Category Archives: Brendan Nelson

Ken Boston outsources, falls on sword…

I will give Ken Boston some marks for integrity, to judge from Australian steps down as Britain’s exams chief after marking debacle. Ken Boston is a familiar name to any of us who were teaching here in NSW in the 80s and 90s. As the article explains: “Dr Boston, 65, was instrumental in delivering many reforms to the NSW education system during the early 1990s under Dr Terry Metherell. He has headed the British authority since 2002.” Here is what happened, according to the Sydney Morning Herald:

ONE of Britain’s most highly paid and powerful public servants, the former NSW education chief Ken Boston, has resigned his £328,000 ($873,000)-a-year post after a chaotic round of national curriculum tests.

Dr Boston, who began his career as a teacher in Victoria and was in his sixth year at the helm of the British schools testing watchdog, announced that he believed in public officials "taking responsibility when things go wrong".

Thousands of British children aged 11 and 14 received late – or incorrect – Standard Assessment Test results this year after the Qualifications and Curriculum Authority outsourced their administration to an American company, ETS, which signed a £156 million contract for the job. The British Government sacked the company in August.

Known as SATs, the tests are given at the end of years 2, 6 and 9 and are designed to measure children’s progress in comparison with peers born in the same month. The mess led the Government to drop the tests for 14-year-olds and there has been debate about scrapping the tests for 11-year-olds.

An inquiry by Lord Sutherland was launched into the disastrous round of SATs three months ago and is widely predicted to contain serious criticisms of the authority. The report is due to be handed down in London tomorrow…

He said at the weekend that the performance of ETS had been "quite unacceptable" and repeated an apology issued to the 1.2 million students who took the tests and their teachers at the end of the summer term in Britain.

Criticism of Dr Boston has been tough since the disastrous results and he has come under pressure about his salary package, which includes the use of a £1 million apartment in London’s fashionable Chelsea district as well as six business-class flights a year back to Australia. London newspapers have also made an issue of his ownership of a yacht in Sydney…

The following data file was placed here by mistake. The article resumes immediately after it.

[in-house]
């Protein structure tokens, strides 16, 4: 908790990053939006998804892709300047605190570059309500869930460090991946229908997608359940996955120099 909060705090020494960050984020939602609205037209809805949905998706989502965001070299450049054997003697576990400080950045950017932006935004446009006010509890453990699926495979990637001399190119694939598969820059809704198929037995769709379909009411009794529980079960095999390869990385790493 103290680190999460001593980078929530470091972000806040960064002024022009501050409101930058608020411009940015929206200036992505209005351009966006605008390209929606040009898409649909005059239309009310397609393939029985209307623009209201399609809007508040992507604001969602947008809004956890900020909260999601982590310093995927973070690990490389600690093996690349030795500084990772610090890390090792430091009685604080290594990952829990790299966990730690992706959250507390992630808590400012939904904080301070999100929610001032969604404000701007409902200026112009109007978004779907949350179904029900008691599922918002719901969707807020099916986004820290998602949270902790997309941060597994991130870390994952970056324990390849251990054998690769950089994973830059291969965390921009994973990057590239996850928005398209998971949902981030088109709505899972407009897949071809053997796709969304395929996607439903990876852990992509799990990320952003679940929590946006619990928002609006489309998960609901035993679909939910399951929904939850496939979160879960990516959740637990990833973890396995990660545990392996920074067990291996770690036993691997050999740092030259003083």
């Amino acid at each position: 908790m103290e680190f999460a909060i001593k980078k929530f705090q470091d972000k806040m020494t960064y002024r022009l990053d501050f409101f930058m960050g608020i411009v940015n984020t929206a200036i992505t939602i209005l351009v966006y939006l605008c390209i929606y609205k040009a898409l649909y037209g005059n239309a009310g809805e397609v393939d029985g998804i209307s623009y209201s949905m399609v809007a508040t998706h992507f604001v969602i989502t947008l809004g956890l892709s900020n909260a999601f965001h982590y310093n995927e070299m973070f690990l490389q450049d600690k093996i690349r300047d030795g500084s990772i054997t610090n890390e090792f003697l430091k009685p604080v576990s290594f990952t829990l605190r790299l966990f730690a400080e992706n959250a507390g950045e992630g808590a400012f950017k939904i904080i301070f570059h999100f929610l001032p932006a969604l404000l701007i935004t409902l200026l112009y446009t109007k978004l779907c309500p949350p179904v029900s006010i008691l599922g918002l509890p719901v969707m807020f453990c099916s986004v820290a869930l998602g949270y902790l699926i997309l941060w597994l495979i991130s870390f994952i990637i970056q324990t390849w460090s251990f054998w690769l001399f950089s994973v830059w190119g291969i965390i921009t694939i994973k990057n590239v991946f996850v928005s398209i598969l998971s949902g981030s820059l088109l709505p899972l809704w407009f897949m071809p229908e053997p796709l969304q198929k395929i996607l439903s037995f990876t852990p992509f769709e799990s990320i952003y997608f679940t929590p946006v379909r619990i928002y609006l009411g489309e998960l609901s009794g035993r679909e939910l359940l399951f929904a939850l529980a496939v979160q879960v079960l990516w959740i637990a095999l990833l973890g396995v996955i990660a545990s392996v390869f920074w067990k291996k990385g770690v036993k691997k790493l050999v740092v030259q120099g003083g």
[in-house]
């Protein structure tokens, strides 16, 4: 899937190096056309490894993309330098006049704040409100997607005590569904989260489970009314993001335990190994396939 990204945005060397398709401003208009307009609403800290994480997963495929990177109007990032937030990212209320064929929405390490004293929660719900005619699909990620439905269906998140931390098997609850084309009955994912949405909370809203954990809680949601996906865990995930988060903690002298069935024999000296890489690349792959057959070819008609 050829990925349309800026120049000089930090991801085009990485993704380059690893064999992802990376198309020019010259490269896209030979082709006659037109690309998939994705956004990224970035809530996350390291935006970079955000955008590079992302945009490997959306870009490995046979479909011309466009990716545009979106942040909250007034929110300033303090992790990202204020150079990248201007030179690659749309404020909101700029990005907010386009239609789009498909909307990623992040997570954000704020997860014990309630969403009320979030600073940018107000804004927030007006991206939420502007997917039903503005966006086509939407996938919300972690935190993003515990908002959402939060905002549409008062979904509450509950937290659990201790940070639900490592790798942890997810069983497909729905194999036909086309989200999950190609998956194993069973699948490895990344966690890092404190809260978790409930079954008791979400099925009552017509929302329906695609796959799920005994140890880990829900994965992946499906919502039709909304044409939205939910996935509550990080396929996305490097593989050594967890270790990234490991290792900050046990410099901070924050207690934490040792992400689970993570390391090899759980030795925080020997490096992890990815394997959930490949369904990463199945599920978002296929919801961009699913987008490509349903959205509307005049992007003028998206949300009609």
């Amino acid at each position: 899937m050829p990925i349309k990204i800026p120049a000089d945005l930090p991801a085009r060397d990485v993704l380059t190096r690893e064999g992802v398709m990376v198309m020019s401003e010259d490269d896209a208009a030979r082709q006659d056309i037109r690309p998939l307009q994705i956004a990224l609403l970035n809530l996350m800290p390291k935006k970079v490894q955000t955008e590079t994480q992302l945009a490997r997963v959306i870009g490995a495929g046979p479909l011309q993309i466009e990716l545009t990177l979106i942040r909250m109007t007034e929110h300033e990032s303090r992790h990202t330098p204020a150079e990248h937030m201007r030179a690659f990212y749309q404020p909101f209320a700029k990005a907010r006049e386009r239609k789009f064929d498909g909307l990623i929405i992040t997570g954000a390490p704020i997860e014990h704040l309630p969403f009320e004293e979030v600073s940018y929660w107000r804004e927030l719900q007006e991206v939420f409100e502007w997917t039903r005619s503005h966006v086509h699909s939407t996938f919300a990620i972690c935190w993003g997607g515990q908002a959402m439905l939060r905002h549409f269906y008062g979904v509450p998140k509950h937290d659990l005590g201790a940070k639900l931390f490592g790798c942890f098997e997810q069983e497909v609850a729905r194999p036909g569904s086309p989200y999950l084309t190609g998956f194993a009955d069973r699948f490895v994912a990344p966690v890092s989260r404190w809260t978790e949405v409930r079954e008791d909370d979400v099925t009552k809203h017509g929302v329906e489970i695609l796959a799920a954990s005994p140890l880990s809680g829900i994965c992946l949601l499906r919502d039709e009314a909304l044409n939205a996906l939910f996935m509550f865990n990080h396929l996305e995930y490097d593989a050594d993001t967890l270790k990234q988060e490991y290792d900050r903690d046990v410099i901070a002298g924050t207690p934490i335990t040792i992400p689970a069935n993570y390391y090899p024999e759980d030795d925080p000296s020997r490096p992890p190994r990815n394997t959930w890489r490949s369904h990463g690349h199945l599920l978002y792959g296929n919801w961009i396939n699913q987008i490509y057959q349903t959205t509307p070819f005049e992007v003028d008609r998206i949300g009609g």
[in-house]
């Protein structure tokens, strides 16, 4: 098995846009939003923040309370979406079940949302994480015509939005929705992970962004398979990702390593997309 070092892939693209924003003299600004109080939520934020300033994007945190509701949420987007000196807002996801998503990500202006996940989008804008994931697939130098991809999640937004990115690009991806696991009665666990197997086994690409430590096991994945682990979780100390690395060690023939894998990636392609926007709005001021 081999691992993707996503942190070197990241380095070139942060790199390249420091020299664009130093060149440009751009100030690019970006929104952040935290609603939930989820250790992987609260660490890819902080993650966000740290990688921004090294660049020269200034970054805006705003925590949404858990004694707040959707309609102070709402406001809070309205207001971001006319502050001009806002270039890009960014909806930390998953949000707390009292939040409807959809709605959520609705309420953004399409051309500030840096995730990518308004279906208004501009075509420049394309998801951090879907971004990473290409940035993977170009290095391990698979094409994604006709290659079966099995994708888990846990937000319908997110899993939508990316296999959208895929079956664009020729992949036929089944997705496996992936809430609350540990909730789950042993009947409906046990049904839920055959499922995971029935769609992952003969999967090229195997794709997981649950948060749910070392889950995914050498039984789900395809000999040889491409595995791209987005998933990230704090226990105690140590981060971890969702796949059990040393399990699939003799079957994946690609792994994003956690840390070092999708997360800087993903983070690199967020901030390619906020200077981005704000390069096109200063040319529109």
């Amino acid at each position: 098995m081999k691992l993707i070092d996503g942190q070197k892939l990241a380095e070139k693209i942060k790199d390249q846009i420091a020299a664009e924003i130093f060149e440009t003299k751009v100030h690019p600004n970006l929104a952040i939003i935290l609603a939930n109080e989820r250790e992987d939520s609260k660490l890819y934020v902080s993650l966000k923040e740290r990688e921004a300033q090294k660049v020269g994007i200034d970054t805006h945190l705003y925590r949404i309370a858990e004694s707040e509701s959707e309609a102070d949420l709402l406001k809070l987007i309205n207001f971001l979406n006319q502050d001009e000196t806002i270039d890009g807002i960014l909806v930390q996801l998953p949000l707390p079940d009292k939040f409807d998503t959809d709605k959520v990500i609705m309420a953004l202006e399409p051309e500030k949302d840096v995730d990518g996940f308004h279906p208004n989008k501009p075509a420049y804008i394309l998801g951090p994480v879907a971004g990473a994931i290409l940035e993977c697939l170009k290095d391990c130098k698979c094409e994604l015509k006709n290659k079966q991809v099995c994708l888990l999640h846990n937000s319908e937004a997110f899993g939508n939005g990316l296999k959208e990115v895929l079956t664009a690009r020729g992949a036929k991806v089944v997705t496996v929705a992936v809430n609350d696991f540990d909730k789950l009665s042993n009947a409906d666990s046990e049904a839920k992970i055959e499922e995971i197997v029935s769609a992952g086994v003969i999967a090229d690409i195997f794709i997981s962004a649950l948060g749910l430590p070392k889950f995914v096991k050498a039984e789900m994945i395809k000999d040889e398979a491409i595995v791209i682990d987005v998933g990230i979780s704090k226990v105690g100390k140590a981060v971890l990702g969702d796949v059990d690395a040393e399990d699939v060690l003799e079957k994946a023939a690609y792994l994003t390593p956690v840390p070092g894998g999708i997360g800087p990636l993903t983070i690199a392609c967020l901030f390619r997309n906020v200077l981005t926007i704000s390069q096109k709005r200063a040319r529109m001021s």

Our measurement fetish – and theirs in the UK, and ditto in the USA — really needs to be looked at in the light of these events, not to mention the perils of outsourcing to private concerns. The same mob did our Adult Literacy Survey under Howard in 2006: Australian Adult Literacy and Life Skills Survey 2 (with comments by Jim Belshaw).

I wrote more on the Educational Testing Service a year ago on English/ESL: Email about the Educational Testing Service.

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Posted by on December 15, 2008 in Australia, awful warnings, Brendan Nelson, curriculum, education, exams and assessment, future schooling, Jim Belshaw, John Howard, literacy, London


Camden on the Gold Coast?

I promoted Muslim Schooling on Gold Coast by Postkiwi Duncan Macleod on Neil’s Shared Items yesterday, but it is worth a post here too.

The Gold Coast where I live has hit the news headlines this last week as a group of Christians petitioned, and protested against the establishment of a Muslim school in Carrara. Australian International Islamic College, based in Durack, Brisbane, is proposing to build the Gold Coast’s first Muslim school right next door to the Dream Centre, a large AOG church.

Tony Doherty, a minister with the Dream Centre, is coordinating the Concerned Carrara Residents Group, mobilizing the local residents against the proposed school. The group’s expressed concerns are about the increase in traffic, reduced security, the disturbance of the peace (look how upset the group is and the school hasn’t started yet), a lack of community cohesion relating to the long standing churches and social clubs in the area, a concern that a separated Muslim community would take over the area, and the loss in property values.

It’s obvious that this protest is based on a concern about the school being Islamic. There’s a major school just down the road run by an interdenominational group of Christians that would have ten times the amount of traffic.

One of the comments from the Church is that it doesn’t make sense to have a Muslim community next to a Christian community. Where else would you place them if you wanted them to live harmoniously within the wider community?…

My emphasis. It all has a familiar ring, hasn’t it? Duncan, a Uniting Church minister, continues:

I think it’s time to affirm what being Australian means. We live in a secular society, in which people of all walks of life can have access to education and employment, no matter what their creed. That includes access to State schools, as well as the right to provide faith-based education that fits with the State’s syllabus…

Let’s keep our eyes on this one.